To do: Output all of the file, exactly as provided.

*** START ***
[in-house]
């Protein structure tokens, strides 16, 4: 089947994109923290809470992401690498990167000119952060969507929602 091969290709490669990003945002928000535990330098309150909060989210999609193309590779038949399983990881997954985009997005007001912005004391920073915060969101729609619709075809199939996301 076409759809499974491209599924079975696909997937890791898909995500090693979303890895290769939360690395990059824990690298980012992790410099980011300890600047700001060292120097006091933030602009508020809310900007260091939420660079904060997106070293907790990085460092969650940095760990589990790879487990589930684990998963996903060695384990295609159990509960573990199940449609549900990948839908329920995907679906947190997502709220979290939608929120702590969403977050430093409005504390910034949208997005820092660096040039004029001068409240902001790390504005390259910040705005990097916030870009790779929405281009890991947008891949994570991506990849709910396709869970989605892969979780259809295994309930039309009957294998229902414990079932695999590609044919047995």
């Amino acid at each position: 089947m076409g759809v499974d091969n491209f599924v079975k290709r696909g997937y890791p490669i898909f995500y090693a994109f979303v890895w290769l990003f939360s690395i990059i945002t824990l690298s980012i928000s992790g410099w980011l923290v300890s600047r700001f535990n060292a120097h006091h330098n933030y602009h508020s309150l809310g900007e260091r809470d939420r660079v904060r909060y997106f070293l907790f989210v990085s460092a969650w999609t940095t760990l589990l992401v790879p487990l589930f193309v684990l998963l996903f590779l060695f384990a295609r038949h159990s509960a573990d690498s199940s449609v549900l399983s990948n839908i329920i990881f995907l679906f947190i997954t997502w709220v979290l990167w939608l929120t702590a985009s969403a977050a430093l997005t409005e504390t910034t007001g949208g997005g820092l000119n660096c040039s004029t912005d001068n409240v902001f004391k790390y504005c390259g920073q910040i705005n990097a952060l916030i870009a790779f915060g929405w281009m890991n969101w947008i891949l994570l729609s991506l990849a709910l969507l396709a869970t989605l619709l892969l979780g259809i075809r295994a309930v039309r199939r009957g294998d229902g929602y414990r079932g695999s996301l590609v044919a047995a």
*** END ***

[in-house]
């Protein structure tokens, strides 16, 4: 089947994109923290809470992401690498990167000119952060969507929602 091969290709490669990003945002928000535990330098309150909060989210999609193309590779038949399983990881997954985009997005007001912005004391920073915060969101729609619709075809199939996301 076409759809499974491209599924079975696909997937890791898909995500090693979303890895290769939360690395990059824990690298980012992790410099980011300890600047700001060292120097006091933030602009508020809310900007260091939420660079904060997106070293907790990085460092969650940095760990589990790879487990589930684990998963996903060695384990295609159990509960573990199940449609549900990948839908329920995907679906947190997502709220979290939608929120702590969403977050430093409005504390910034949208997005820092660096040039004029001068409240902001790390504005390259910040705005990097916030870009790779929405281009890991947008891949994570991506990849709910396709869970989605892969979780259809295994309930039309009957294998229902414990079932695999590609044919047995």
């Amino acid at each position: 089947m076409g759809v499974d091969n491209f599924v079975k290709r696909g997937y890791p490669i898909f995500y090693a994109f979303v890895w290769l990003f939360s690395i990059i945002t824990l690298s980012i928000s992790g410099w980011l923290v300890s600047r700001f535990n060292a120097h006091h330098n933030y602009h508020s309150l809310g900007e260091r809470d939420r660079v904060r909060y997106f070293l907790f989210v990085s460092a969650w999609t940095t760990l589990l992401v790879p487990l589930f193309v684990l998963l996903f590779l060695f384990a295609r038949h159990s509960a573990d690498s199940s449609v549900l399983s990948n839908i329920i990881f995907l679906f947190i997954t997502w709220v979290l990167w939608l929120t702590a985009s969403a977050a430093l997005t409005e504390t910034t007001g949208g997005g820092l000119n660096c040039s004029t912005d001068n409240v902001f004391k790390y504005c390259g920073q910040i705005n990097a952060l916030i870009a790779f915060g929405w281009m890991n969101w947008i891949l994570l729609s991506l990849a709910l969507l396709a869970t989605l619709l892969l979780g259809i075809r295994a309930v039309r199939r009957g294998d229902g929602y414990r079932g695999s996301l590609v044919a047995a």